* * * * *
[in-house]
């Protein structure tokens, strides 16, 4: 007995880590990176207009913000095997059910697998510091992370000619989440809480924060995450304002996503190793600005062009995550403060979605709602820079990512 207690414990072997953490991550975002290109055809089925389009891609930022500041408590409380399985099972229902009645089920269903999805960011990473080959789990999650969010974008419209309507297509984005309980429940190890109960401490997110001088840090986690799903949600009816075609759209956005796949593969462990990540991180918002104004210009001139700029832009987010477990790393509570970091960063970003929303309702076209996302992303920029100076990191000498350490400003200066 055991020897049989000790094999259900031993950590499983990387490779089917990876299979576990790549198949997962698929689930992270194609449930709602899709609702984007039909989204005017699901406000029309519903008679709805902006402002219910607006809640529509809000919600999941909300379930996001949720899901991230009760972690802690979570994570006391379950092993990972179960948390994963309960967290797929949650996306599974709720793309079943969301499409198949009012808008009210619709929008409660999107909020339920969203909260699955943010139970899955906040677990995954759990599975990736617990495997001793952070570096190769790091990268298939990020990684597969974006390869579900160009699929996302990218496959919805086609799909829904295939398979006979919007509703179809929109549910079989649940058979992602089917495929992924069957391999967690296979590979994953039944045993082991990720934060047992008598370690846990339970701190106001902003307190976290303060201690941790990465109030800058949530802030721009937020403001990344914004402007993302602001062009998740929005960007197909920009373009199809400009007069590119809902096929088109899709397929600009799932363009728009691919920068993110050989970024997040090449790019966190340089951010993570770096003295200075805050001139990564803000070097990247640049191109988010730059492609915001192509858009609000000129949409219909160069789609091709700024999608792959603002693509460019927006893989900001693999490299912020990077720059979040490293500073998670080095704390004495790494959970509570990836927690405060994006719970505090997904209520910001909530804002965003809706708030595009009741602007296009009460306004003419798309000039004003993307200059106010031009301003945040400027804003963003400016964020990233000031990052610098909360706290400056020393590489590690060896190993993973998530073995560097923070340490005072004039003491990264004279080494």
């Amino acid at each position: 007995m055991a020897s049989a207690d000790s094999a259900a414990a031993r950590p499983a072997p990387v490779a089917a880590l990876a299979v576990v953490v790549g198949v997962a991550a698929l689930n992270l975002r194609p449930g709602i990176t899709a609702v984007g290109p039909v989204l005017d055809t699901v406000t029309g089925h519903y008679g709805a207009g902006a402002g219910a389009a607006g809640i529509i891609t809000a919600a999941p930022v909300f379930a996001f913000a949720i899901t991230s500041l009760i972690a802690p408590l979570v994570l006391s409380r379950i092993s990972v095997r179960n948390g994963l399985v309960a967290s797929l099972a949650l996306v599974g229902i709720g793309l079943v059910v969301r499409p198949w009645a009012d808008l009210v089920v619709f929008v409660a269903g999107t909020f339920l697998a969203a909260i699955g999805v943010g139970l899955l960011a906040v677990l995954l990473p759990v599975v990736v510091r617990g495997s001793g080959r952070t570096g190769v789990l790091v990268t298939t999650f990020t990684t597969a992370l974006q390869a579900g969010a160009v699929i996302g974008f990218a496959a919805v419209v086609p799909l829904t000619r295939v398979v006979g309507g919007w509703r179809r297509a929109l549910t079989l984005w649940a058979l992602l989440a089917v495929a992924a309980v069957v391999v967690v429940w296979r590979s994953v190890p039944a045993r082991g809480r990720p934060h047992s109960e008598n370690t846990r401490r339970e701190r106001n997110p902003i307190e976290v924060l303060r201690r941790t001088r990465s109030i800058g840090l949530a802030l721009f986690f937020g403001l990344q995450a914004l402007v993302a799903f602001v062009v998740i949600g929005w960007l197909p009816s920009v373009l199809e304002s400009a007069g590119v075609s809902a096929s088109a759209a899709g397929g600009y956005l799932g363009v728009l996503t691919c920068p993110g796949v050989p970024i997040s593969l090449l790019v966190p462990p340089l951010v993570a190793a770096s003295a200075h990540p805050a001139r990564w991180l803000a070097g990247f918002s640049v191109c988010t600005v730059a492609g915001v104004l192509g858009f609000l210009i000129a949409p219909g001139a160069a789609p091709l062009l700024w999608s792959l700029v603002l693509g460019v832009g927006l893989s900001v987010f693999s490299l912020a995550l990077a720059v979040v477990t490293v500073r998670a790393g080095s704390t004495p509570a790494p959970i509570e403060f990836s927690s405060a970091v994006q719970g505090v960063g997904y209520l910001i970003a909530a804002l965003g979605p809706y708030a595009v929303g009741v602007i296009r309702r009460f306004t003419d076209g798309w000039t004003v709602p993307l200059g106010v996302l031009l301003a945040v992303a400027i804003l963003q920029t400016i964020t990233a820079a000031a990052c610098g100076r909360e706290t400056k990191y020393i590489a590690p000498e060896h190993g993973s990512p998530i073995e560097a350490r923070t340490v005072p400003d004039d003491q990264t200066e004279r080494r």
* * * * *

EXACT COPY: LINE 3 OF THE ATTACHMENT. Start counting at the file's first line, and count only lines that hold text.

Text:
């Amino acid at each position: 007995m055991a020897s049989a207690d000790s094999a259900a414990a031993r950590p499983a072997p990387v490779a089917a880590l990876a299979v576990v953490v790549g198949v997962a991550a698929l689930n992270l975002r194609p449930g709602i990176t899709a609702v984007g290109p039909v989204l005017d055809t699901v406000t029309g089925h519903y008679g709805a207009g902006a402002g219910a389009a607006g809640i529509i891609t809000a919600a999941p930022v909300f379930a996001f913000a949720i899901t991230s500041l009760i972690a802690p408590l979570v994570l006391s409380r379950i092993s990972v095997r179960n948390g994963l399985v309960a967290s797929l099972a949650l996306v599974g229902i709720g793309l079943v059910v969301r499409p198949w009645a009012d808008l009210v089920v619709f929008v409660a269903g999107t909020f339920l697998a969203a909260i699955g999805v943010g139970l899955l960011a906040v677990l995954l990473p759990v599975v990736v510091r617990g495997s001793g080959r952070t570096g190769v789990l790091v990268t298939t999650f990020t990684t597969a992370l974006q390869a579900g969010a160009v699929i996302g974008f990218a496959a919805v419209v086609p799909l829904t000619r295939v398979v006979g309507g919007w509703r179809r297509a929109l549910t079989l984005w649940a058979l992602l989440a089917v495929a992924a309980v069957v391999v967690v429940w296979r590979s994953v190890p039944a045993r082991g809480r990720p934060h047992s109960e008598n370690t846990r401490r339970e701190r106001n997110p902003i307190e976290v924060l303060r201690r941790t001088r990465s109030i800058g840090l949530a802030l721009f986690f937020g403001l990344q995450a914004l402007v993302a799903f602001v062009v998740i949600g929005w960007l197909p009816s920009v373009l199809e304002s400009a007069g590119v075609s809902a096929s088109a759209a899709g397929g600009y956005l799932g363009v728009l996503t691919c920068p993110g796949v050989p970024i997040s593969l090449l790019v966190p462990p340089l951010v993570a190793a770096s003295a200075h990540p805050a001139r990564w991180l803000a070097g990247f918002s640049v191109c988010t600005v730059a492609g915001v104004l192509g858009f609000l210009i000129a949409p219909g001139a160069a789609p091709l062009l700024w999608s792959l700029v603002l693509g460019v832009g927006l893989s900001v987010f693999s490299l912020a995550l990077a720059v979040v477990t490293v500073r998670a790393g080095s704390t004495p509570a790494p959970i509570e403060f990836s927690s405060a970091v994006q719970g505090v960063g997904y209520l910001i970003a909530a804002l965003g979605p809706y708030a595009v929303g009741v602007i296009r309702r009460f306004t003419d076209g798309w000039t004003v709602p993307l200059g106010v996302l031009l301003a945040v992303a400027i804003l963003q920029t400016i964020t990233a820079a000031a990052c610098g100076r909360e706290t400056k990191y020393i590489a590690p000498e060896h190993g993973s990512p998530i073995e560097a350490r923070t340490v005072p400003d004039d003491q990264t200066e004279r080494r």